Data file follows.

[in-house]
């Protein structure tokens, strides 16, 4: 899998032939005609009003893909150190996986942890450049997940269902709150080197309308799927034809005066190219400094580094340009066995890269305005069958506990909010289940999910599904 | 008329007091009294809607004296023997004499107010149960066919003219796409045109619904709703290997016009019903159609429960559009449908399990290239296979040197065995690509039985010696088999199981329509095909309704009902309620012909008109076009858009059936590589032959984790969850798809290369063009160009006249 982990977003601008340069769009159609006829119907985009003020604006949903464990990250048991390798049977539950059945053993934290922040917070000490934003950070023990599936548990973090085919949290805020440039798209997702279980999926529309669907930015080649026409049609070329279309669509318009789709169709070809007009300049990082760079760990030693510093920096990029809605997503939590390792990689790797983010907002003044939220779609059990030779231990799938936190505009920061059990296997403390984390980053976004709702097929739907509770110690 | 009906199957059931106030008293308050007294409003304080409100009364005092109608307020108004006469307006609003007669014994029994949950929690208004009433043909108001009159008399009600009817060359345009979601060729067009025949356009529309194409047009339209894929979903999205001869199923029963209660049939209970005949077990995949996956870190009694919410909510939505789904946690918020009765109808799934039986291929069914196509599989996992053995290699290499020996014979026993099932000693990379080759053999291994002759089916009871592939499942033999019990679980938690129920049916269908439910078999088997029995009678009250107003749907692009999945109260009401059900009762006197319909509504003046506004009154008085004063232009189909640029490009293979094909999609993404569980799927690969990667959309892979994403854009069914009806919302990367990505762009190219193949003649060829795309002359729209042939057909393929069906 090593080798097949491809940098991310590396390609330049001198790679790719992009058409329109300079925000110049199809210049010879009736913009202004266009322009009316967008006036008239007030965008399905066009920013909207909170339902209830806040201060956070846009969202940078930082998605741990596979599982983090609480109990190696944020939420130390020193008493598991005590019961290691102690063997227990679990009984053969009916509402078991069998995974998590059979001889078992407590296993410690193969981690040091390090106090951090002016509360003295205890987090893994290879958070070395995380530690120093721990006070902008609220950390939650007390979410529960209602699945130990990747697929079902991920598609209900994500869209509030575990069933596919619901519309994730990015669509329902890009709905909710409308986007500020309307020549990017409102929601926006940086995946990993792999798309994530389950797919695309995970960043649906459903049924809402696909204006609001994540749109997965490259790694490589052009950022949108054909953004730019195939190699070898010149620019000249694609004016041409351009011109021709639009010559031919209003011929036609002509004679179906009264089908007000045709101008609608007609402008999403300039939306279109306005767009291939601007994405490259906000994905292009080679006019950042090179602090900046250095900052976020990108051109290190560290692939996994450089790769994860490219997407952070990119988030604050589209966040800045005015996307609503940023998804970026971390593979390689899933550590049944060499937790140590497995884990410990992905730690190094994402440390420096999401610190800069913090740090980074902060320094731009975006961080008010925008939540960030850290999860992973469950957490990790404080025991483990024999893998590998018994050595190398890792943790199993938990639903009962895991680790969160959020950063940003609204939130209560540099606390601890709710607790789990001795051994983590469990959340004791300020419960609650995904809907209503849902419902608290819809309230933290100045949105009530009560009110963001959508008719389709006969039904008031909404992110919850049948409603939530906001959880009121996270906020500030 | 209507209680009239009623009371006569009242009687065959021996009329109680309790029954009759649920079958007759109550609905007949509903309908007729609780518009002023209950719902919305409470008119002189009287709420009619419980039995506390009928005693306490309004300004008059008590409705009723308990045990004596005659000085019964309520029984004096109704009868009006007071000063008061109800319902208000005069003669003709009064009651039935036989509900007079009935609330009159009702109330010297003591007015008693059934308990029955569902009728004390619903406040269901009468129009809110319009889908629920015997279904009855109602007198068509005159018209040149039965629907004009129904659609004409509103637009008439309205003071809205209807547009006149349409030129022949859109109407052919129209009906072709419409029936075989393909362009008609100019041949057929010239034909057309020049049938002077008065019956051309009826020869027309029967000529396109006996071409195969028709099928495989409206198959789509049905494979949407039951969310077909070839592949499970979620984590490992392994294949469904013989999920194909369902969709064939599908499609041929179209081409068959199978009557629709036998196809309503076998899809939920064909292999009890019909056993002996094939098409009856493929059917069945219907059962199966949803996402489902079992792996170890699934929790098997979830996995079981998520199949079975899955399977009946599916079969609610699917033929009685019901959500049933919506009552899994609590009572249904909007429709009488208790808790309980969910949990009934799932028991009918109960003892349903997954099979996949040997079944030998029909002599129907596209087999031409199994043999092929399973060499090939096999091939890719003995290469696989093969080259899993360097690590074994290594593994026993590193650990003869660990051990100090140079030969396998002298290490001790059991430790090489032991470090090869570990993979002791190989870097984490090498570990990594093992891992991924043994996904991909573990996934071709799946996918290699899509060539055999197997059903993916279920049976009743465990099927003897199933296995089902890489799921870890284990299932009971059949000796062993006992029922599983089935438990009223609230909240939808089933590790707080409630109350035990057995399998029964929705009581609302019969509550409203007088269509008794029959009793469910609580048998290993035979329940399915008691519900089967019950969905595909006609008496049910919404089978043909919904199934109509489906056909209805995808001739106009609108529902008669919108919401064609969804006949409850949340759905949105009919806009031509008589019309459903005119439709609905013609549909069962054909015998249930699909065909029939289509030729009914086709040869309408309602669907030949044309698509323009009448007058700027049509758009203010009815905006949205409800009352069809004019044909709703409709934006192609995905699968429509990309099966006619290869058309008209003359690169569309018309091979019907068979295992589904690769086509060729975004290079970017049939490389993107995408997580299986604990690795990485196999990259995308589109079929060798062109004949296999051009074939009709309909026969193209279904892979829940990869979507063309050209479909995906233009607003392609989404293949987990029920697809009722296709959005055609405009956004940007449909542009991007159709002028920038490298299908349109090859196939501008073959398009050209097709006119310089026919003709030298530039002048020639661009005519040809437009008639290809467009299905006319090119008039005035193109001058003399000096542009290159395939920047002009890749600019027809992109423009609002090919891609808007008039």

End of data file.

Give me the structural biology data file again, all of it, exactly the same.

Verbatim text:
[in-house]
């Protein structure tokens, strides 16, 4: 899998032939005609009003893909150190996986942890450049997940269902709150080197309308799927034809005066190219400094580094340009066995890269305005069958506990909010289940999910599904 | 008329007091009294809607004296023997004499107010149960066919003219796409045109619904709703290997016009019903159609429960559009449908399990290239296979040197065995690509039985010696088999199981329509095909309704009902309620012909008109076009858009059936590589032959984790969850798809290369063009160009006249 982990977003601008340069769009159609006829119907985009003020604006949903464990990250048991390798049977539950059945053993934290922040917070000490934003950070023990599936548990973090085919949290805020440039798209997702279980999926529309669907930015080649026409049609070329279309669509318009789709169709070809007009300049990082760079760990030693510093920096990029809605997503939590390792990689790797983010907002003044939220779609059990030779231990799938936190505009920061059990296997403390984390980053976004709702097929739907509770110690 | 009906199957059931106030008293308050007294409003304080409100009364005092109608307020108004006469307006609003007669014994029994949950929690208004009433043909108001009159008399009600009817060359345009979601060729067009025949356009529309194409047009339209894929979903999205001869199923029963209660049939209970005949077990995949996956870190009694919410909510939505789904946690918020009765109808799934039986291929069914196509599989996992053995290699290499020996014979026993099932000693990379080759053999291994002759089916009871592939499942033999019990679980938690129920049916269908439910078999088997029995009678009250107003749907692009999945109260009401059900009762006197319909509504003046506004009154008085004063232009189909640029490009293979094909999609993404569980799927690969990667959309892979994403854009069914009806919302990367990505762009190219193949003649060829795309002359729209042939057909393929069906 090593080798097949491809940098991310590396390609330049001198790679790719992009058409329109300079925000110049199809210049010879009736913009202004266009322009009316967008006036008239007030965008399905066009920013909207909170339902209830806040201060956070846009969202940078930082998605741990596979599982983090609480109990190696944020939420130390020193008493598991005590019961290691102690063997227990679990009984053969009916509402078991069998995974998590059979001889078992407590296993410690193969981690040091390090106090951090002016509360003295205890987090893994290879958070070395995380530690120093721990006070902008609220950390939650007390979410529960209602699945130990990747697929079902991920598609209900994500869209509030575990069933596919619901519309994730990015669509329902890009709905909710409308986007500020309307020549990017409102929601926006940086995946990993792999798309994530389950797919695309995970960043649906459903049924809402696909204006609001994540749109997965490259790694490589052009950022949108054909953004730019195939190699070898010149620019000249694609004016041409351009011109021709639009010559031919209003011929036609002509004679179906009264089908007000045709101008609608007609402008999403300039939306279109306005767009291939601007994405490259906000994905292009080679006019950042090179602090900046250095900052976020990108051109290190560290692939996994450089790769994860490219997407952070990119988030604050589209966040800045005015996307609503940023998804970026971390593979390689899933550590049944060499937790140590497995884990410990992905730690190094994402440390420096999401610190800069913090740090980074902060320094731009975006961080008010925008939540960030850290999860992973469950957490990790404080025991483990024999893998590998018994050595190398890792943790199993938990639903009962895991680790969160959020950063940003609204939130209560540099606390601890709710607790789990001795051994983590469990959340004791300020419960609650995904809907209503849902419902608290819809309230933290100045949105009530009560009110963001959508008719389709006969039904008031909404992110919850049948409603939530906001959880009121996270906020500030 | 209507209680009239009623009371006569009242009687065959021996009329109680309790029954009759649920079958007759109550609905007949509903309908007729609780518009002023209950719902919305409470008119002189009287709420009619419980039995506390009928005693306490309004300004008059008590409705009723308990045990004596005659000085019964309520029984004096109704009868009006007071000063008061109800319902208000005069003669003709009064009651039935036989509900007079009935609330009159009702109330010297003591007015008693059934308990029955569902009728004390619903406040269901009468129009809110319009889908629920015997279904009855109602007198068509005159018209040149039965629907004009129904659609004409509103637009008439309205003071809205209807547009006149349409030129022949859109109407052919129209009906072709419409029936075989393909362009008609100019041949057929010239034909057309020049049938002077008065019956051309009826020869027309029967000529396109006996071409195969028709099928495989409206198959789509049905494979949407039951969310077909070839592949499970979620984590490992392994294949469904013989999920194909369902969709064939599908499609041929179209081409068959199978009557629709036998196809309503076998899809939920064909292999009890019909056993002996094939098409009856493929059917069945219907059962199966949803996402489902079992792996170890699934929790098997979830996995079981998520199949079975899955399977009946599916079969609610699917033929009685019901959500049933919506009552899994609590009572249904909007429709009488208790808790309980969910949990009934799932028991009918109960003892349903997954099979996949040997079944030998029909002599129907596209087999031409199994043999092929399973060499090939096999091939890719003995290469696989093969080259899993360097690590074994290594593994026993590193650990003869660990051990100090140079030969396998002298290490001790059991430790090489032991470090090869570990993979002791190989870097984490090498570990990594093992891992991924043994996904991909573990996934071709799946996918290699899509060539055999197997059903993916279920049976009743465990099927003897199933296995089902890489799921870890284990299932009971059949000796062993006992029922599983089935438990009223609230909240939808089933590790707080409630109350035990057995399998029964929705009581609302019969509550409203007088269509008794029959009793469910609580048998290993035979329940399915008691519900089967019950969905595909006609008496049910919404089978043909919904199934109509489906056909209805995808001739106009609108529902008669919108919401064609969804006949409850949340759905949105009919806009031509008589019309459903005119439709609905013609549909069962054909015998249930699909065909029939289509030729009914086709040869309408309602669907030949044309698509323009009448007058700027049509758009203010009815905006949205409800009352069809004019044909709703409709934006192609995905699968429509990309099966006619290869058309008209003359690169569309018309091979019907068979295992589904690769086509060729975004290079970017049939490389993107995408997580299986604990690795990485196999990259995308589109079929060798062109004949296999051009074939009709309909026969193209279904892979829940990869979507063309050209479909995906233009607003392609989404293949987990029920697809009722296709959005055609405009956004940007449909542009991007159709002028920038490298299908349109090859196939501008073959398009050209097709006119310089026919003709030298530039002048020639661009005519040809437009008639290809467009299905006319090119008039005035193109001058003399000096542009290159395939920047002009890749600019027809992109423009609002090919891609808007008039």